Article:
The excessive nature of the 1980s made it a perfect realm for an equally excessive horror cinema. While simplifying the decade to its trivial sound bites of bright, electronic yuppyism may be too all encompassing as a genuine historical analysis, this summation of criteria is perfect when discussing the decade’s cinema. Cinema is so often the most uncomfortable reflective tool on society and yet this reflection of the burdening hyper-reality is often found best in the most populist of entertainment. Dario Argento had already been pushing towards these garish excesses in his earlier films and Giallos but his 1982 film, Tenebrae, seems to be his definitive stamp on the era and was as the apt beginning of the end for the director’s gradual decline in quality.
Tenebrae is not unlike Argento’s other Giallo films. It contains strong violence and bloody murder committed by the hands of a leather gloved assailant. Its score is almost deliberately unsubtle, jumping between diegetic and nondiegetic without a care in the world. Tenebrae‘s vision is full of glass walls and open-plan buildings; the key to the director’s addiction to accidental voyeurism and plain-sight murder. In other words, Tenebrae is almost typical Argento but this somewhat undersells its flourish of individual grace notes and a genuine twist on Argento’s usual solutions.
At the heart of the film, is a writer whose novel appears to be at the source of every murder committed. The element of stalking and obsessions derived from enjoying populist art is at the forefront of the film but this is a nice twist on Argento’s various scenarios. From the art gallery murder in Bird with the Crystal Plumage to the reveal in Deep Red (1975) of the murderer’s penchant for paintings, creativity is an undercurrent that drives murder in Argento’s films. Tenebrae builds an especially effective parallel between its own narrative and the narrative of the writer’s novel. The fact that this build is a subtle rouse only adds to its the film’s overall gut-punch when the twist is eventually revealed.
Of course, a film like Tenebrae is not there to have its inner logic questioned. Similarly to the work of Lucio Fulci, the narrative strands that often don’t make sense, make for the best visual efforts. A technically brilliant track around the upper and lower floors of a flat hints at a Gondry-esque fluidity and seems even humorously excessive when its main motive is shown to be the reveal of the murderer simply cutting away at some blinds. It’s hard to distinguish whether the humour is originally there or added to through the obvious era of the film but it’s presence is welcome either way, especially considering some Argento’s later, more brutal and humourless works.
Behind Tenebrae‘s mixture of schlock aesthetics and strangely off-kilter performances (further added by the ubiquitous, awful dub track) is a keen eye for beautifully surreal imagery. Argento, again similar to Fulci, has a Bunuel-like obsession with eyes and the Freudian possibilities of cinema. An array of dream sequences fuel the speculation of who the murderer is but also fuels their motives and drops heavy hints as to why these largely misogynistic murders are taking place. Indeed, Argento addresses his own critics on misogyny, almost satiring them in the form of an angry feminist journalist, aggressively interrogating the author about his penchant for killing women in his novels.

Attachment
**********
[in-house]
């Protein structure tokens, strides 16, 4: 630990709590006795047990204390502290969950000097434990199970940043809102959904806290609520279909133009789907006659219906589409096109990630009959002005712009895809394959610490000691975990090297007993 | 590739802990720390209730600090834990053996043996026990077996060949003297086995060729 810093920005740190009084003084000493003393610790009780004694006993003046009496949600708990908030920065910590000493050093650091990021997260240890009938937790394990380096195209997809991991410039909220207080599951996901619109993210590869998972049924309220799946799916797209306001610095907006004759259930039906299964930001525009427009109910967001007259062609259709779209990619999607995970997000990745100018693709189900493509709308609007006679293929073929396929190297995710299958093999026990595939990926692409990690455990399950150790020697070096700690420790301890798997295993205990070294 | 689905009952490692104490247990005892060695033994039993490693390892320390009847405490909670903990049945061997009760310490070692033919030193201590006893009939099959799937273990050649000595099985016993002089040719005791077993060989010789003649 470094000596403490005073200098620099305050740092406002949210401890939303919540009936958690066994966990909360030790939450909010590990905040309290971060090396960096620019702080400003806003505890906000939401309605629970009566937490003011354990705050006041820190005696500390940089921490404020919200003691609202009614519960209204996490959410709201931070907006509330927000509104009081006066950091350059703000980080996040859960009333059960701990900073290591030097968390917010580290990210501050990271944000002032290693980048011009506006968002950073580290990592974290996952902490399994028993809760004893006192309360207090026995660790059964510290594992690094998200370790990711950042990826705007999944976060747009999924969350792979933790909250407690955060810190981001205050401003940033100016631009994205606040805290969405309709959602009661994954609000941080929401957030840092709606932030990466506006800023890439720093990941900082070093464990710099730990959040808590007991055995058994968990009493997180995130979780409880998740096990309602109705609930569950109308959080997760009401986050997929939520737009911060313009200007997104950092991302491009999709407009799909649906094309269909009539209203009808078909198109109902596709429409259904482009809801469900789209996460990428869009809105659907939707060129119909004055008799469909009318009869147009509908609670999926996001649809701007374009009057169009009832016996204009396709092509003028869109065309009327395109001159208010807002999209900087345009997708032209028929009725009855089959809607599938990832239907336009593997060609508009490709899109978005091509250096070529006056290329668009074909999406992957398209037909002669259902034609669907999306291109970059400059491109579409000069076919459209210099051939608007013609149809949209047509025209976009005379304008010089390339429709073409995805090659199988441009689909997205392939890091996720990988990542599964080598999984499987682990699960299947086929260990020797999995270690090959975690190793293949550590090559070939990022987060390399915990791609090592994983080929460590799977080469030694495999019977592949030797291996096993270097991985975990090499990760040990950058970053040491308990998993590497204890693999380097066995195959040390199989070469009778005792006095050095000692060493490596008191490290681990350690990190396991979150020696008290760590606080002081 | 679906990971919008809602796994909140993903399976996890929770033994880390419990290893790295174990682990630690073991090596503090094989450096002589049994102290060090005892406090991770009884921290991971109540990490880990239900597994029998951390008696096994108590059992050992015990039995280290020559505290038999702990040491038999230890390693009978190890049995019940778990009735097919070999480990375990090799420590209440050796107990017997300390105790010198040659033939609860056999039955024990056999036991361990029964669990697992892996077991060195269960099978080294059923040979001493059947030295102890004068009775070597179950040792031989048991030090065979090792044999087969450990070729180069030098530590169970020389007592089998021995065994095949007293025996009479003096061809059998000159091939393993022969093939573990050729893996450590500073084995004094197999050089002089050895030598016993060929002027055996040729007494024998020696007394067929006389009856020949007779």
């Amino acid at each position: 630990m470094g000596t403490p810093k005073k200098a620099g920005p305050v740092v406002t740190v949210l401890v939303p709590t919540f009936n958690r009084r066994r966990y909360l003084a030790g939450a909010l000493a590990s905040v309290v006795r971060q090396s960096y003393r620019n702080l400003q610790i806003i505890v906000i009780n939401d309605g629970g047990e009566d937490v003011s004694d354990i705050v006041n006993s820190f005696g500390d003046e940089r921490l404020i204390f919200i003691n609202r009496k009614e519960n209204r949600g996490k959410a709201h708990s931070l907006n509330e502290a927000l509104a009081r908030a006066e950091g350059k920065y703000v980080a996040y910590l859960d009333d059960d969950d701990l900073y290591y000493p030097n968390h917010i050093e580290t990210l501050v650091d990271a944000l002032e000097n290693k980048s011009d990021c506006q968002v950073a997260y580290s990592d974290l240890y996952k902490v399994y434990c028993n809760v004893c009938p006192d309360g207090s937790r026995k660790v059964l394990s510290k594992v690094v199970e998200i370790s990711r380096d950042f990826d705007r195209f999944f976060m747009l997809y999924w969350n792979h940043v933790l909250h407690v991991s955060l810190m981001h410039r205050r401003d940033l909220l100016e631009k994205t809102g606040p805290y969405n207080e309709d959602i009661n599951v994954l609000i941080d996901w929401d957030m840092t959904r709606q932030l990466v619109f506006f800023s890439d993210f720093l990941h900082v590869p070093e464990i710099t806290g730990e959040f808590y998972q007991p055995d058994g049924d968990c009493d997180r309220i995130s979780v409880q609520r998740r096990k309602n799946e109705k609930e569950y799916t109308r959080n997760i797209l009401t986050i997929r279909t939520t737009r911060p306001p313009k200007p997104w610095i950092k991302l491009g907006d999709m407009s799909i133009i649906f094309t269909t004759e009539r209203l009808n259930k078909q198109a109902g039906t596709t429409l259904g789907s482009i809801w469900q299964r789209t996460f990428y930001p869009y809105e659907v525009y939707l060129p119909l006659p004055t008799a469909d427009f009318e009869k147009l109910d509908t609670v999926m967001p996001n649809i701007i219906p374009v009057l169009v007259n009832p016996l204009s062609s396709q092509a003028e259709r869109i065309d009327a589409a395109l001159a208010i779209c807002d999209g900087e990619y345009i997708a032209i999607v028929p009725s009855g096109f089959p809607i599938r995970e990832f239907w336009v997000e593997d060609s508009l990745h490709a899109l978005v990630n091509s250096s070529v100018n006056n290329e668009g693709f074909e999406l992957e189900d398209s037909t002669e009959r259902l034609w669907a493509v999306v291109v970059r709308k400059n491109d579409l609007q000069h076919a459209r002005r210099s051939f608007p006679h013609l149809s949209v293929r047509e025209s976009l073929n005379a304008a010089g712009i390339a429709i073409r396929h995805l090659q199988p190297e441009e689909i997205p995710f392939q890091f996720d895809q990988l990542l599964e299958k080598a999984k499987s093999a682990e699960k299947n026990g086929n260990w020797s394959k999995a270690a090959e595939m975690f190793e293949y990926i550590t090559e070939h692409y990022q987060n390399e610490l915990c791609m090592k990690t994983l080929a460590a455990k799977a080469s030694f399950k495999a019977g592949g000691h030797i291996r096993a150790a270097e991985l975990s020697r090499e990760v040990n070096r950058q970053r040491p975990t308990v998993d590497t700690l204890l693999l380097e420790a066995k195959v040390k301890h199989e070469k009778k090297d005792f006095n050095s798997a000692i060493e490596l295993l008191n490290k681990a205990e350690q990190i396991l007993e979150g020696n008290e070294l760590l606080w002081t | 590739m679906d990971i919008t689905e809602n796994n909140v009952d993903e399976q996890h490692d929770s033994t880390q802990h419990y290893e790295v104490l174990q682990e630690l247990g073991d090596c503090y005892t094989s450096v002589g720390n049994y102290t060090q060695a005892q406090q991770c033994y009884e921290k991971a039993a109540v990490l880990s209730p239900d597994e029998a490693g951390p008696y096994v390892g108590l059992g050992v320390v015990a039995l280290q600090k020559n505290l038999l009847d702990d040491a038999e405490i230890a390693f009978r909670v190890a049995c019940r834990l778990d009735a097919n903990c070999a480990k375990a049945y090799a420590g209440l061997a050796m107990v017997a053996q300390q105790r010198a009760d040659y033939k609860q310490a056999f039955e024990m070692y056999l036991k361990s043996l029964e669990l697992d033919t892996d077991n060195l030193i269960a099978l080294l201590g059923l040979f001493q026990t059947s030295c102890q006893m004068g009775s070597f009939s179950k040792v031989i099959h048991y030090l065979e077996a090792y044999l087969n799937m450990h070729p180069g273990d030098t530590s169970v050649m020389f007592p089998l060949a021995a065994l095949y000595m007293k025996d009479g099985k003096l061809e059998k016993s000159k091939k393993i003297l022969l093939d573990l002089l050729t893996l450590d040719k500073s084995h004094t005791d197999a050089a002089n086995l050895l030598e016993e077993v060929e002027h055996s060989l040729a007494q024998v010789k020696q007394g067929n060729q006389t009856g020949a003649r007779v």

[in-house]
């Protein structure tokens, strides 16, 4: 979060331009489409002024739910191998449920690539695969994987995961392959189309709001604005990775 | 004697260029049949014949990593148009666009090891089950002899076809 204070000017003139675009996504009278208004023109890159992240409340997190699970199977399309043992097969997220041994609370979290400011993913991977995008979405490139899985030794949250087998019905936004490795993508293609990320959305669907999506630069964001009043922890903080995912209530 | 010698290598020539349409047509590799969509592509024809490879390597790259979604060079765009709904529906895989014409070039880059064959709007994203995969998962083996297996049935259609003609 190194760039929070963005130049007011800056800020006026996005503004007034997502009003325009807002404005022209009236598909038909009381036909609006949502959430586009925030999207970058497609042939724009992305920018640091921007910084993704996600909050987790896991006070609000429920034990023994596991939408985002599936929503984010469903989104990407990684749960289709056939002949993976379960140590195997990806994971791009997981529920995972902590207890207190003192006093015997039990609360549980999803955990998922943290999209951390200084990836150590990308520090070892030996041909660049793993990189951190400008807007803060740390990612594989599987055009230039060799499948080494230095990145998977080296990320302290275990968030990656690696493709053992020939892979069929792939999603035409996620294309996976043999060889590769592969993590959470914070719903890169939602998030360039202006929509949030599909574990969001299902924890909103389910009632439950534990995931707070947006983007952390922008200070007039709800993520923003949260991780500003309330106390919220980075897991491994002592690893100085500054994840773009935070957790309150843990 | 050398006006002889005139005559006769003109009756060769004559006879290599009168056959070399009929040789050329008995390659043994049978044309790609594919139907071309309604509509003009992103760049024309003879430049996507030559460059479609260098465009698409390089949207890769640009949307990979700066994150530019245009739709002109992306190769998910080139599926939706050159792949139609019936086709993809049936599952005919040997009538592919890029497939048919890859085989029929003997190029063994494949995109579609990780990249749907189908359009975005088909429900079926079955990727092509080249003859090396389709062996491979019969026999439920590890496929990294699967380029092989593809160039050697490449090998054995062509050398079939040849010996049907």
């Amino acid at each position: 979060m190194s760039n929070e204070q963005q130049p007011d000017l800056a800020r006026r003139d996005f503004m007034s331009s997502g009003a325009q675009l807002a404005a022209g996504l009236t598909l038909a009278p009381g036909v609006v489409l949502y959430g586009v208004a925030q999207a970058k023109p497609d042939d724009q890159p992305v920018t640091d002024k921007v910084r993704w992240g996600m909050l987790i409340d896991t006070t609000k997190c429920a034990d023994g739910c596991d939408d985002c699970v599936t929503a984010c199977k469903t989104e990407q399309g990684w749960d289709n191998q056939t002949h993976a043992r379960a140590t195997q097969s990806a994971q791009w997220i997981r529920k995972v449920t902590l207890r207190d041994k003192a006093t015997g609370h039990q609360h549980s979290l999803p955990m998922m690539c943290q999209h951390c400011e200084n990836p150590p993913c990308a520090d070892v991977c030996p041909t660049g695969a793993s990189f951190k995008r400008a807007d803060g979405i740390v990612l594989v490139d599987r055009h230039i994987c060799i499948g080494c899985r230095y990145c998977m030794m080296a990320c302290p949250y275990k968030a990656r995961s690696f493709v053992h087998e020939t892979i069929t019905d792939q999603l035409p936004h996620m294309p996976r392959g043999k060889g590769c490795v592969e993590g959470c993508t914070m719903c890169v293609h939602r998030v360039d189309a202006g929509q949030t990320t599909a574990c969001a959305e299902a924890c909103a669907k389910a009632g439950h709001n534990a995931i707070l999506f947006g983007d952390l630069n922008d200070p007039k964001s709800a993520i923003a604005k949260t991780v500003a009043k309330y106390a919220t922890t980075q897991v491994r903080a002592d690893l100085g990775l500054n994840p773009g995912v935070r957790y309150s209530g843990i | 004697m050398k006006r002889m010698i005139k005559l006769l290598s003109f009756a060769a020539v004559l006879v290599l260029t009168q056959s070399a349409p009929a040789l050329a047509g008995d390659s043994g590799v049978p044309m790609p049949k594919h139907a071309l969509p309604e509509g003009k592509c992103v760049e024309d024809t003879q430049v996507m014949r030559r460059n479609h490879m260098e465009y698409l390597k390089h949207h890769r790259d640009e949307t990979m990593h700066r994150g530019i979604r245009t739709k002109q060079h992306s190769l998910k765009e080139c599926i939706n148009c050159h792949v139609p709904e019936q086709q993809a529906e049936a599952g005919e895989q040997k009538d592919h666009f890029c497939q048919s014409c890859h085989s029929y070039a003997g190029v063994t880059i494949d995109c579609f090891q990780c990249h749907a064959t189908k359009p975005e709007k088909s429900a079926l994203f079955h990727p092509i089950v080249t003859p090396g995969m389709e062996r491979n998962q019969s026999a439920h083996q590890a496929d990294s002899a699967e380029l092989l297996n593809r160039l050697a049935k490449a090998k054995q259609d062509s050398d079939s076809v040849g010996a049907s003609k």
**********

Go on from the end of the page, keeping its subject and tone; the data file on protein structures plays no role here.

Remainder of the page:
It can’t help but feel a loose argument, especially when the film sets the usual schlock precedent of having men clothed in suits and the women barely clothed at all (unless they’re a secretary). It would be nice to think of Tenebrae as a time-capsule of dated ideals though, judging by the recent batch of music videos, we’re far from being past the objectifying norm. Luckily for Argento, his sly humour and artistic eye just about make up for his portrayals though still falls short.
Tenebrae is a film best approached with the knowledge that inner logic cannot possibly hold up. Like so many Italian horrors of the era, they are more than simply gory narratives but genuine explorations of the psychological possibilities of cinema. It may be difficult to address underneath the obvious pulpy pleasures of gory murder and Hitchockian suspense but the artistry is there by the bucket load.
The main selling point of the release is the massively improved digital transfer of the film as well as the obviously lovely SteelBook. While SteelBooks often seem more like a gimmick than a true improvement, this seems to tie in well to the film itself with its excessive, detailed nature being something of a guilty pleasure. This nature is also reflected in the disc’s extras of which there are plenty and listed below:
-Limited Edition SteelBook packaging featuring original artwork
– Newly remastered High Definition digital transfer of the film
– Presented in High Definition Blu-ray (1080p) and Standard Definition DVD
– Optional original English & Italian Mono Audio tracks (uncompressed PCM Mono 2.0 Audio on the Blu-ray)
– Optional English subtitles for Italian audio and English SDH subtitles for English audio for the deaf and hard of hearing
– Audio Commentary with authors and critics Kim Newman and Alan Jones
– Audio Commentary with Argento expert Thomas Rostock
– Introduction by star Daria Nicolodi
– The Unsane World of Tenebrae: An interview with director Dario Argento
– Screaming Queen! Daria Nicolodi remembers Tenebrae
– A Composition for Carnage: Composer Claudio Simonetti on Tenebrae
– Goblin: ‘Tenebrae’ and ‘Phenomena’ Live from the Glasgow Arches
– Original Trailer
– Exclusive collector’s booklet featuring brand new writing by Alan Jones, author of Profondo Argento